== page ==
AdipoSPH also presents several advantages in investigating adipose tissue biology compared to the simple administration of AAV, a current alternative approach for gain-of-function experiments25. First, AAV delivered to adipose tissue promotes overexpression by introducing several copies of a transgene. In contrast, the SPH activation of endogenous genes represents a more natural mechanism of action. Second, transgenes delivered by AAV (using constitutive promoters) normally result in their overexpression in "any cell type" within the adipose tissue microenvironment. In contrast, AdipoSPH-induced expression of endogenous genes is restricted to adipocytes. Third, the packaging size (~4.5kb) is a typical limitation of AAV for some transgenes26. However, AAV-carrying sgRNA requires a simple and easy cloning strategy for customized 20 nucleotides. Finally, AAV administration typically reaches systemic circulation and infects other tissues and organs. Although some AAVs contain microRNAs to mitigate the expression of transgenes in particular tissues, such as the liver and heart25, this strategy cannot prevent AAV infection in other tissues and organs. In contrast, AdipoSPH-induced expression of endogenous genes is limited to adipocytes, even considering some leakage of AAV into systemic circulation. Thus, AdipoSPH is also a suitable model for the systemic administration of AAV-carrying sgRNA and the investigation of adipose tissue regulation of whole-body energy homeostasis.

Although the AdipoSPH model offers some advantages, it has limitations that are important to consider. AAV is currently the most common platform for in vivo delivery of sgRNA. However, some challenges in AAV manufacturing and immunological issues remain unresolved26,27. Moreover, different amounts and distributions of injected AAV throughout adipose tissue result in intra- and inter-tissue variability of gene expression. We consider that sgRNA vector cloning, AAV production, and the homogeneous administration of AAV into the iWAT are critical steps for the success of this protocol. Finally, different sgRNAs distinctively activate the expression of endogenous genes in the SPH system14. The main recommendation is to design and test three to five sgRNA sequences within 200 bp upstream of the transcription start site (TSS) of the gene of interest. Therefore, defining the best sgRNA sequence for a target gene typically requires laborious in vitro assays prior to in vivo experiments.

AdipoSPH is also an attractive model for investigating other aspects of adipose-tissue biology. For instance, adipocytes promote the secretion of numerous adipokines28,29; however, the whole-body effects of most of these molecules remain poorly understood. AdipoSPH is a suitable model to address this issue by overexpressing single or multiple endogenous genes in mature adipocytes and investigating their local or systemic effects. Thus, AdipoSPH is a unique tool for studying the biology and physiology of adipose tissue.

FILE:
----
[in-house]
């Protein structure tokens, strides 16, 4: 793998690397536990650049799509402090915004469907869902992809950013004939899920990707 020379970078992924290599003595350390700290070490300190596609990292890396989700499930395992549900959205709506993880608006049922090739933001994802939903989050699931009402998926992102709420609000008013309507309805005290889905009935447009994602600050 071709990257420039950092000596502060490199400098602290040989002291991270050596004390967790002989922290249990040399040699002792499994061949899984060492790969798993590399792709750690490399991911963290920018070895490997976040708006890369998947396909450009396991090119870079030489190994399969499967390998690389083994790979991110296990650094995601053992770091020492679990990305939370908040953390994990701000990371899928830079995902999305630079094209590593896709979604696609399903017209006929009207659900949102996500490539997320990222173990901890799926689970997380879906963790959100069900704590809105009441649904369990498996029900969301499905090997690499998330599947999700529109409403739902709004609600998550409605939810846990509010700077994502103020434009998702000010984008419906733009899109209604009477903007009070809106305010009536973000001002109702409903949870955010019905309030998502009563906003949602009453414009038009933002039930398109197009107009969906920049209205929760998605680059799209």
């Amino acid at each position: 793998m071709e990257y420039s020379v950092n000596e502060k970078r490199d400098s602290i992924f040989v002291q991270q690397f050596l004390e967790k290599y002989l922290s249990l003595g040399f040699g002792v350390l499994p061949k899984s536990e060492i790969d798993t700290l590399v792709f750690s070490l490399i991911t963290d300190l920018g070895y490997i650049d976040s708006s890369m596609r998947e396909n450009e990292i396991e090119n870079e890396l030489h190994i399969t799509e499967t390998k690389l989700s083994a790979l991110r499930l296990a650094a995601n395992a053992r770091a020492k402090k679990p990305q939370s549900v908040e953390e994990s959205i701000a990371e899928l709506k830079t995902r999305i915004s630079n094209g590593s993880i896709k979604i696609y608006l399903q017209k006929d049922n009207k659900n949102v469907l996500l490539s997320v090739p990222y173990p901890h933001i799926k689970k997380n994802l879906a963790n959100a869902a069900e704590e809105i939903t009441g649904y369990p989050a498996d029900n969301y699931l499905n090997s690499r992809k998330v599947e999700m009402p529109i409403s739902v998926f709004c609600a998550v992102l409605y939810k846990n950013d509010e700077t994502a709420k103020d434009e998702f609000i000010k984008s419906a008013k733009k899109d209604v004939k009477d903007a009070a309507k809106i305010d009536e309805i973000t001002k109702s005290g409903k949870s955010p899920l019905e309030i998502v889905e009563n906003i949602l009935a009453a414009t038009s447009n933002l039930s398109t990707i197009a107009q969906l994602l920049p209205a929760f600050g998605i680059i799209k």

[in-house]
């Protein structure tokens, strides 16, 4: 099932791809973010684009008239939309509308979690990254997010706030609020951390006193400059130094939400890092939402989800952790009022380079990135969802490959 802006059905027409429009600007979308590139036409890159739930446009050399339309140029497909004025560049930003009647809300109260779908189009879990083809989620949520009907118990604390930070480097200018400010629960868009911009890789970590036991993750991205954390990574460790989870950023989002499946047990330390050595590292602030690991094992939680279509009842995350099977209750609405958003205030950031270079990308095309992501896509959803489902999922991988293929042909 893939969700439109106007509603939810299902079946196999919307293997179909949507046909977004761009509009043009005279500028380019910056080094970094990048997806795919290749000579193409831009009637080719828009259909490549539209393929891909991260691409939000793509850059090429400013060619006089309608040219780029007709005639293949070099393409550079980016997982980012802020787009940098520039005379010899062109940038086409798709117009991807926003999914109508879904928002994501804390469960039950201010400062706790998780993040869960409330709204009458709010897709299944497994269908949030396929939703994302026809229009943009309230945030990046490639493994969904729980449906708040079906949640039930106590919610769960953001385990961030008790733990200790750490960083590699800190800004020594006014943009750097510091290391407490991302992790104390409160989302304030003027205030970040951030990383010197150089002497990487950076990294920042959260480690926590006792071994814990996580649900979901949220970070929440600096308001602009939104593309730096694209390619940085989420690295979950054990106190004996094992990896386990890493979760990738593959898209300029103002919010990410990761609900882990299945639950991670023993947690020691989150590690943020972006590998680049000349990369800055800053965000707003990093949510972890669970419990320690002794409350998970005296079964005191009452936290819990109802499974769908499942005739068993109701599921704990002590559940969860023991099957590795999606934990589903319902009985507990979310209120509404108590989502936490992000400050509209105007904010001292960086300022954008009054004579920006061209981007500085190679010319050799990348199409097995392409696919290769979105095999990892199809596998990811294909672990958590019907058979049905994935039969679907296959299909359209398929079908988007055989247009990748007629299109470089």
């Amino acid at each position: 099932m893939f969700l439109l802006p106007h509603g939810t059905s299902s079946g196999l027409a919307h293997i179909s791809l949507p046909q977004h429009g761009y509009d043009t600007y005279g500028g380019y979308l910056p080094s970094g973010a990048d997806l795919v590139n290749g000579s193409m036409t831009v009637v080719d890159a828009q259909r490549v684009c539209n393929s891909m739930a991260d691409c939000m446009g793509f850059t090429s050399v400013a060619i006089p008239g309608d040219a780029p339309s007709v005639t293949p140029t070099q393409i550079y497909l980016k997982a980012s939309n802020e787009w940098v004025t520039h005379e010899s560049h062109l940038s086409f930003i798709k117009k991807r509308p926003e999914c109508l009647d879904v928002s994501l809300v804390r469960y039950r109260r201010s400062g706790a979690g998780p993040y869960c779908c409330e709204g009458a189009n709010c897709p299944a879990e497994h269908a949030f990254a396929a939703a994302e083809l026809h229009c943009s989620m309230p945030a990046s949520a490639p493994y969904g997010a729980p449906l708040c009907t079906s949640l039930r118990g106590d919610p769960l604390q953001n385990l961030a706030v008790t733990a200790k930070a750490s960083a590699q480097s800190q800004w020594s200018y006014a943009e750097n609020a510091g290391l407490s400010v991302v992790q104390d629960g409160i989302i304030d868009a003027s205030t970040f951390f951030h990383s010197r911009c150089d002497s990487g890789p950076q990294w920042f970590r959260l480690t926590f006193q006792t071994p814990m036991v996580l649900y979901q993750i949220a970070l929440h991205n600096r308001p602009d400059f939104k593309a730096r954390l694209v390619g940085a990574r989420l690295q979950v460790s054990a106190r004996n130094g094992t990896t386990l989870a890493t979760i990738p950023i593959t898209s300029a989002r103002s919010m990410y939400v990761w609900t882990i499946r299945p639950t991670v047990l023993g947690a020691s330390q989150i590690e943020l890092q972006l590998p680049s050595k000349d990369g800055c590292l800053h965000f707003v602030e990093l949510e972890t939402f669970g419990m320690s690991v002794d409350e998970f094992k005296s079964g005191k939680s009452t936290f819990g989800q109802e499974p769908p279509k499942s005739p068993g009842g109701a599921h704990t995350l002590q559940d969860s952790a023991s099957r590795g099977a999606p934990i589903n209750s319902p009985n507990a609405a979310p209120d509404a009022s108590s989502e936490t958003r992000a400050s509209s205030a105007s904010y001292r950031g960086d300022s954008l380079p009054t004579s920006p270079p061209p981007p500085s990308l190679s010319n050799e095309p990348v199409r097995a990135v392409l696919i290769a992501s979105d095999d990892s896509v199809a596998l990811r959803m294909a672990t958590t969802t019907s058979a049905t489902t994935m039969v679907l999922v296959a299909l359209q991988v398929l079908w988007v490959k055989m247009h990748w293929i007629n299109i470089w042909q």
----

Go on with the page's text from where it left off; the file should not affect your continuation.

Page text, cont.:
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The authors have nothing to disclose.


The authors thank the support received from Centro Multidisciplinar para Investigação Biológica na Área da Ciência em Animais de Laboratório (Cemib), Unicamp, for the generation of AdipoSPH mice, the Inmmunometabolism and Cell Signaling Laboratory, and National Institute of Science and Technology on Photonics Applied to Cell Biology (INFABIC) for all experimental support. We thank the financial support from Sao Paulo Research Foundation (FAPESP): 2019/15025-5; 2020/09308-1; 2020/14725-0; 2021/11841-2.


Name Company Catalog Number Comments
3,3',5-Triiodo-L-thyronine Sigma-Aldrich T2877
3-Isobutyl-1-methylxanthine Sigma-Aldrich I5879
AAVpro 293T Cell Line Takarabio 632273
Amicon Ultra Centrifugal Filter Merckmillipore UFC510008 100 KDa
Dexamethasone Sigma-Aldrich D1756
Dulbecco's Modification of Eagles Medium (DMEM) Corning 10-017-CV
Dulbecco's Modified Eagle Medium (DMEM) F-12, GlutaMAX™ supplement Gibco 10565-018 high concentrations of glucose, amino acids, and vitamins
Dulbecco's phosphate buffered saline (DPBS) Sigma-Aldrich D8662
Excelta Self-Opening Micro Scissors Fisher Scientific 17-467-496
Fetal bovine serum Sigma-Aldrich F2442
Fisherbrand Cell Scrapers (100 pk) Fisher Scientific 08-100-241
Fisherbrand High Precision Straight Tapered Ultra Fine Point Tweezers/Forceps Fisher Scientific 12-000-122
Fisherbrand Sharp-Pointed Dissecting Scissors Fisher Scientific 08-940
Glycerol Sigma-Aldrich G5516
HEPES Sigma-Aldrich H3375-25G
Hexadimethrine bromide (Polybrene) Sigma-Aldrich H9268
Indomethacin Sigma-Aldrich I7378
Insulin Sigma-Aldrich I9278
LigaFast Rapid DNA Ligation System Promega M8225
Maxiprep purification kit  Qiagen 12162
Microliter syringe Hamilton 80308 Model 701
NEB 10-beta/Stable  New England Biolabs C3019H E. coli competent cells
pAAV2/8  Addgene  112864
pAAV-U6-gRNA-CBh-mCherry Addgene  91947
pAdDeltaF6  Addgene  112867
PEG 8000 Sigma-Aldrich 89510
Penicillin/streptomycin Gibco 15140-122
Polyethylenimine Sigma-Aldrich 23966 Linear, MW 25000
Povidone-iodine Rioquímica 510101303 Antiseptic
Rosiglitazone Sigma-Aldrich R2408
SacI enzyme New England Biolabs R0156
Surgical Design Premier Adson Forceps Fisher Scientific 22-079-741
Syringe Hamilton 475-40417
T4 DNA Ligase Promega M180B
T4 DNA ligase buffer  New England Biolabs B0202S
T4 PNK enzyme kit New England Biolabs M0201S
Tramadol Hydrochloride SEM 43930
Vidisic Gel  Bausch + Lomb  99620



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Valdivieso-Rivera, F. B., de Oliveira Furino, V., Sponton, C. H. Investigation of Beige Fat Biology and Metabolism Using the CRISPR SunTag-p65-HSF1 Activation System. J. Vis. Exp. (191), e64849, doi:10.3791/64849 (2023).More

Valdivieso-Rivera, F. B., de Oliveira Furino, V., Sponton, C. H. Investigation of Beige Fat Biology and Metabolism Using the CRISPR SunTag-p65-HSF1 Activation System. J. Vis. Exp. (191), e64849, doi:10.3791/64849 (2023).